Building public solidarity inevitably will lead to a confrontation with those groups that only seek power for their interests. It would be naïve to think they will not display all their resources to maintain their influence. Nevertheless, engaging in politics is the only way to confront the crisis of fear. No matter how unattractive politics may seem, it is, after all, the only path that promises alternatives for a better future.47 We should respond to fear and anger with “politics of hope” because hope allows us to rethink ideas and beliefs and ultimately motivate positive change.48 49 In the end, social and political mobilization based on hope can be more potent than fear.50

5. Conclusion

Distrust has intoxicated the public debate with fear promoting antisocial and destructive behaviors that threaten democratic governments. Extreme individualization and the breaking of the social and communal bonds are leaving individuals fearful and prone to the manipulation of groups with selfish agendas. The significant risk of the aforementioned is dismantling the basis that supports political institutions, leading to a vicious spiral of social toxicity. To revert this situation, governments and policymakers must recover the basic sense of community. Still, this purpose certainly requires the will to rescue public solidarity as the core value of governmental actions. When governments and public institutions are genuinely concerned with providing services and solutions that work for all, those institutions gain weight and appreciation from the public. Only public solidarity allows collective welfare to emerge, thus rebuilding the broken bridges between groups and individuals and boosting positive attitudes that help to preserve institutions. 

Building public solidarity entails the creation of an inclusive identity that pushes all groups to work together no matter their societal differences. It furthermore mandates the recognition and celebration of those moral attitudes that strengthen the sense of community. Moreover, evidence of the benefits of collective action must be presented to the public so they can develop consciousness and appreciation for the public institutions. Building public solidarity is a matter of politics, and politics is important because it defines our reality. Engaging in the politics of hope is the only way that we can produce a natural and sustainable change. 

Thomas Jefferson once said that “the care of human life and happiness is the only legitimate object of good government.” Hence, governments, politicians, and policymakers should consider that trust built through public solidarity could guarantee this goal.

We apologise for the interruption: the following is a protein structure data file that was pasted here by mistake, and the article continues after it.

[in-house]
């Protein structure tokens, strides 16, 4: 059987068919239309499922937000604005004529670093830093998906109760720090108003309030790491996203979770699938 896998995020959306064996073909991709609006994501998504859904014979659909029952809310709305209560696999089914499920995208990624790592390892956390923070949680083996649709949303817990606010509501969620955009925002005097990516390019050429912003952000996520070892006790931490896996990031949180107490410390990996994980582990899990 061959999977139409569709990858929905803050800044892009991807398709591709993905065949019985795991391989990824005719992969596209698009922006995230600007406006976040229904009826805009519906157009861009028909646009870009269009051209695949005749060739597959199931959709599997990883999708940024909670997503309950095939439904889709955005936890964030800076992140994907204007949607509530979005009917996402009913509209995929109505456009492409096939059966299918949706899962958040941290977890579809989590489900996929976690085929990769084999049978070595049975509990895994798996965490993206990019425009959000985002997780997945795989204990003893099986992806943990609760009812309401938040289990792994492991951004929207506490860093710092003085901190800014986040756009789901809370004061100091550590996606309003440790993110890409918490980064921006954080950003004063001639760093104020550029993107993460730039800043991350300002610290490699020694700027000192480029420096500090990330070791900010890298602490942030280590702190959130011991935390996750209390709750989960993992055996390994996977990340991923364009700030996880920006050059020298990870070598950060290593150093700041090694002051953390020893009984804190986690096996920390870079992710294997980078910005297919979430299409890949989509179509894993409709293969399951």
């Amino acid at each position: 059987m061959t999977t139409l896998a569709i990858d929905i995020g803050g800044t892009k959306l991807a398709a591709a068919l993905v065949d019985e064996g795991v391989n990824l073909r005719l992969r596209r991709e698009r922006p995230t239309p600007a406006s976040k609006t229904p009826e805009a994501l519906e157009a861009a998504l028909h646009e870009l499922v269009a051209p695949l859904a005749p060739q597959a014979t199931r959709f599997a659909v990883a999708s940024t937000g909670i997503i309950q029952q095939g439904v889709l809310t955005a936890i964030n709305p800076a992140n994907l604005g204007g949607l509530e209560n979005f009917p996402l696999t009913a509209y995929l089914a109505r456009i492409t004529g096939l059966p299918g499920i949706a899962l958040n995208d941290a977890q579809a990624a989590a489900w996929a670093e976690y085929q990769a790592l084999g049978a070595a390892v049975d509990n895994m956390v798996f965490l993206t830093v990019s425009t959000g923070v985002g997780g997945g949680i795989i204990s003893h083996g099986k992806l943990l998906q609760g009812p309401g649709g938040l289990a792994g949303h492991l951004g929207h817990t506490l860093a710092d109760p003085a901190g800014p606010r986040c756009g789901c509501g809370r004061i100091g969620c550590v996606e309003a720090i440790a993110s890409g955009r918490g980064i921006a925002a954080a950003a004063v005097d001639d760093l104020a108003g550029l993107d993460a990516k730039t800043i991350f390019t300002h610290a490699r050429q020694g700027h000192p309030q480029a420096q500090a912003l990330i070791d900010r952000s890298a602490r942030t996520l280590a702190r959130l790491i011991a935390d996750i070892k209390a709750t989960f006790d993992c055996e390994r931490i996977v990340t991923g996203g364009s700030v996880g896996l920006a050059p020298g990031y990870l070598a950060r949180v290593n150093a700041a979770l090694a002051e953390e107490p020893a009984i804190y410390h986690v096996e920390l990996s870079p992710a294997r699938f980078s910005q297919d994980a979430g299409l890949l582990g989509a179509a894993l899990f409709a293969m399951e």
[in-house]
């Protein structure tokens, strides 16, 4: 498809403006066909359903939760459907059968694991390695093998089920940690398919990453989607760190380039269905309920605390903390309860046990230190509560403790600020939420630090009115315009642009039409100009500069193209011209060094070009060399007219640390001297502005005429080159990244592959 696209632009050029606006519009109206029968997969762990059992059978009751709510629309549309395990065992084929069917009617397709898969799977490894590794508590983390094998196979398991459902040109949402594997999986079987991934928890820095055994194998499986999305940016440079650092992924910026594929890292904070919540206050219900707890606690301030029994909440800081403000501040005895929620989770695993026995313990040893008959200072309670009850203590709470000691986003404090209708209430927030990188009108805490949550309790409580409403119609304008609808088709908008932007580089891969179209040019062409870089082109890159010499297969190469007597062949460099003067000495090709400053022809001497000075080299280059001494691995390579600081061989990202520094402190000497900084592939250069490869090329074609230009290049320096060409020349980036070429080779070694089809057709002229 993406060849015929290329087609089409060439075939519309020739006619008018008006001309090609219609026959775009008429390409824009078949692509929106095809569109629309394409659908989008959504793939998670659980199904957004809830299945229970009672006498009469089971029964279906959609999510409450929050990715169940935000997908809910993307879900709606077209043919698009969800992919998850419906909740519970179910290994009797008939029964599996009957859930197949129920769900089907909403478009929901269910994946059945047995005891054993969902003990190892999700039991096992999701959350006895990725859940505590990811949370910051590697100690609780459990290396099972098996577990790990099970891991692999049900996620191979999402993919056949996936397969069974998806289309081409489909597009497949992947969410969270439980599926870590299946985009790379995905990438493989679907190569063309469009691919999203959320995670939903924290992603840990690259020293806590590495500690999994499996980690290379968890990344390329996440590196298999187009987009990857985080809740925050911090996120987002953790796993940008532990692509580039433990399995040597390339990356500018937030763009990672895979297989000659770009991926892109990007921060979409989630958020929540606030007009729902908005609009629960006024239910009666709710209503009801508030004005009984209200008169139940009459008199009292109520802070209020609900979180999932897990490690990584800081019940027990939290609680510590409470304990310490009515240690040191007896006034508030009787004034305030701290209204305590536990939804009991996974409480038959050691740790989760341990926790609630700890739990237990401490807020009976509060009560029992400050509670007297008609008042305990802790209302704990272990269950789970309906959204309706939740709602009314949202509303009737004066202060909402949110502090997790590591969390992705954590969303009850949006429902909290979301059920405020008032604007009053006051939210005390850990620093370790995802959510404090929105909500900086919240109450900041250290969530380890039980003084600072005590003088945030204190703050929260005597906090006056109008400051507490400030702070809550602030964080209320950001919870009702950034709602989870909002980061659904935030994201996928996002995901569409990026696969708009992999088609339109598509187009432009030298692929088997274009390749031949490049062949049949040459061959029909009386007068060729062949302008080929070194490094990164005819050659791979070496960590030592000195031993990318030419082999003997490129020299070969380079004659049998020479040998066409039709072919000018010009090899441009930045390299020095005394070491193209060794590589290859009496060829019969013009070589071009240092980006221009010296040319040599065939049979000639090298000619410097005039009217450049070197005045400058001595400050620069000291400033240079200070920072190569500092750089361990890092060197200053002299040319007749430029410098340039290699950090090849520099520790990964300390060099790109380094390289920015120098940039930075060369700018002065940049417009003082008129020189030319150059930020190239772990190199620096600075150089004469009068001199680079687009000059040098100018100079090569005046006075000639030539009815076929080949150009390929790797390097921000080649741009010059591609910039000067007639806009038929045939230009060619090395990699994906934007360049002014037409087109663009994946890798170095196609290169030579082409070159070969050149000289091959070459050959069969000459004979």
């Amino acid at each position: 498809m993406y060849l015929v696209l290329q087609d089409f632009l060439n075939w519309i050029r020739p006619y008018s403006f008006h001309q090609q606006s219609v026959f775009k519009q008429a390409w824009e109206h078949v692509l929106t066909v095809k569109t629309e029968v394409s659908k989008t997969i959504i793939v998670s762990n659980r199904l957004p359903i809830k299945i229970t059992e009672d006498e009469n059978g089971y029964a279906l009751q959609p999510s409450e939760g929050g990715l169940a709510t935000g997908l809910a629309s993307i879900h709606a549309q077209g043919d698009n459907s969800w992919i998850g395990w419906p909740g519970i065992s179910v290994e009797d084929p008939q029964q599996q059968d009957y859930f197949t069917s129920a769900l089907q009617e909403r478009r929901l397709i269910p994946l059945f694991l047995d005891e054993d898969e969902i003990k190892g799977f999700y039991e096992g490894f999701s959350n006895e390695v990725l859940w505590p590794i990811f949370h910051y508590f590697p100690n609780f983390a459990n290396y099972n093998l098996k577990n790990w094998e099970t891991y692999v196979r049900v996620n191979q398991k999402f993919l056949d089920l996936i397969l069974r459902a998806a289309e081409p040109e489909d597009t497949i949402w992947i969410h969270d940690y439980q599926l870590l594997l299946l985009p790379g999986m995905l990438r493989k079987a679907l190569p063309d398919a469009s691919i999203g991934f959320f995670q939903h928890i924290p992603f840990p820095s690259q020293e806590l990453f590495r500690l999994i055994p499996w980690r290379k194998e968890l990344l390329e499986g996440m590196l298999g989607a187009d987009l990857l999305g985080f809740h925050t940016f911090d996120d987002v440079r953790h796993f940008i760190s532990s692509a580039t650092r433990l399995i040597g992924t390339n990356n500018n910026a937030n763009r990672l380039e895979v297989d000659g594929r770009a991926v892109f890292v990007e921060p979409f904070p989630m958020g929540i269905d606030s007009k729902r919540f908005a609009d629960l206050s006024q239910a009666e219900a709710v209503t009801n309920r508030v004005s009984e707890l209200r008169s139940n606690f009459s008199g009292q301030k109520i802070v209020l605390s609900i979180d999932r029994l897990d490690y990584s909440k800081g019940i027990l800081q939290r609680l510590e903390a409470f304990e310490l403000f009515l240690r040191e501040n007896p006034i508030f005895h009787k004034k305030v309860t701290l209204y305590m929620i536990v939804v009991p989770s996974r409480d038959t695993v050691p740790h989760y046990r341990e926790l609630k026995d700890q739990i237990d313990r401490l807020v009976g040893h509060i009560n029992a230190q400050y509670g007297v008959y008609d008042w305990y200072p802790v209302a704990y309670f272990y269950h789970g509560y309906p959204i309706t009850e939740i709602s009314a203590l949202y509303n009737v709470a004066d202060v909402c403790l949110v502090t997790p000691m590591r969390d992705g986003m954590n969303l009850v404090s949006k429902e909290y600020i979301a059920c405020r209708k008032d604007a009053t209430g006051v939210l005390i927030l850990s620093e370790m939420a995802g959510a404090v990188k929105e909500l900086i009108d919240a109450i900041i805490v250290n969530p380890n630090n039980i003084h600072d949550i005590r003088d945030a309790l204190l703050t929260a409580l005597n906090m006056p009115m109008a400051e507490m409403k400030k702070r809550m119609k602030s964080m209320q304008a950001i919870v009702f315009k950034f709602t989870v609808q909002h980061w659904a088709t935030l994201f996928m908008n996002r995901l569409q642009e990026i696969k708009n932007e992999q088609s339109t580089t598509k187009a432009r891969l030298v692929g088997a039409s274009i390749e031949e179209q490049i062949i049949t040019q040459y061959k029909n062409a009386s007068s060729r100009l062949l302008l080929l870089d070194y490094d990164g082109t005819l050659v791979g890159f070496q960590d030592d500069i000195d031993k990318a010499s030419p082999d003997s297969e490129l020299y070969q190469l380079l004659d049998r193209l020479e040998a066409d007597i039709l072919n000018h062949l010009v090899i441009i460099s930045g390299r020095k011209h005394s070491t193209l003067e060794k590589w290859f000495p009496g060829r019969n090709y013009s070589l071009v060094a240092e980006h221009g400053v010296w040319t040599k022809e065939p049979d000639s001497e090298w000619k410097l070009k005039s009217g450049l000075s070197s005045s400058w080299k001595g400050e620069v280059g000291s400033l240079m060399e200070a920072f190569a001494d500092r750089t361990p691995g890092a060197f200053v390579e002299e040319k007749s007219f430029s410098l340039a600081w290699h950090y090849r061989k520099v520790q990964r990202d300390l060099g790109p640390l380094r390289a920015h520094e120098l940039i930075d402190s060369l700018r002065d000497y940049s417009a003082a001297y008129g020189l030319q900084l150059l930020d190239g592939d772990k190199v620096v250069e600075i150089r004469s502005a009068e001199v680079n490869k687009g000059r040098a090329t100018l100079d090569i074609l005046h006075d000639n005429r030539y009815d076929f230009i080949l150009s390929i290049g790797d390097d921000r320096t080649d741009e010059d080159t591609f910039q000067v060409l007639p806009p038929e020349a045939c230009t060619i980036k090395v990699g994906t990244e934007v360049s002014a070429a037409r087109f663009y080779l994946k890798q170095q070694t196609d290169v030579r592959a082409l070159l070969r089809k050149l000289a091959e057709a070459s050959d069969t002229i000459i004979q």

Kevin Zapata Celestino is a current PhD researcher at The University of Edinburgh specializing in qualitative methods. He has worked as a consultant for different organisations in Mexico such as NGOs, local governments, and private enterprises in the areas of social policy, poverty reduction, and policy design.


[1] Hernández, Y. & Hurtado, J.J. (2012). “Aportes desde la cosmovisión y mujeres mayas para la prevención de la violencia de género”. Congreso conmemorativo FLACSO Guatemala 25 aniversario. From:

[2] Svendsen, G. L. H. & Svendsen, G. T.  (2016). “How did trade norms evolve in Scandinavia? Long-distance trade and social trust in the Viking age” Economic Systems, Vol. 40(2), pages 198-205.

[3] Leith, D. (2013). “Representation of the concept of trust in the literature of Library and Information Studies”. Cosmopolitan Civil Societies Journal, Vol. 5(3), pages 54-74.

[4] Bordieu, P. (1986). “The forms of capital” in Richardson, J. G. (ed.) Handbook of theory and research for sociology education. Greenwood, New York.

[5] Putnam, R. (2000). “Putnam, R. 2000, Bowling alone: America’s declining social capital” in Crothers L. & Lockhart C. (eds.) Culture and Politics. Palgrave Macmillan, New York.

[6] Keeley, B. (2007). Human capital: how what you know shapes your life. OECD, Paris.

[7] OECD (2015). How’s life? 2015: Measuring Well-being. OECD Publishing, Paris.

[8] Pew Research Center (2019). Trust and Distrust in America. From:

[9] Statista (2020). “Share of people in selected European countries who trust key institutions in their country as of 2019, by institution and country”. From:

[10] Edelman (2020). 2020 Edelman Trust Barometer. From:

[11] Stevens, M. (2019). “Falling Trust in Government Makes It Harder to Solve Problems, Americans Say”. The New York Times, July 22. From:

[12] Grogan, C. M. (2019). “The Sources and Consequences of Distrust of Government”. Social Service Review, Vol. 93(3), pages 562-573.

[13] Furedi, F. (1997). Culture of fear: Risk Taking and the Morality of Low Expectation. Continuum, London.

[14] Moisi, D. (2008). The Geopolitics of Emotion: How Culture of Fear, Humiliation and Hope are Shaping the World. Penguin Random House, London.

[15] Taub, A. & Fisher, M. (2018). “Where Countries Are Tinderboxes and Facebook Is a Match”. The New York Times, April 21. From: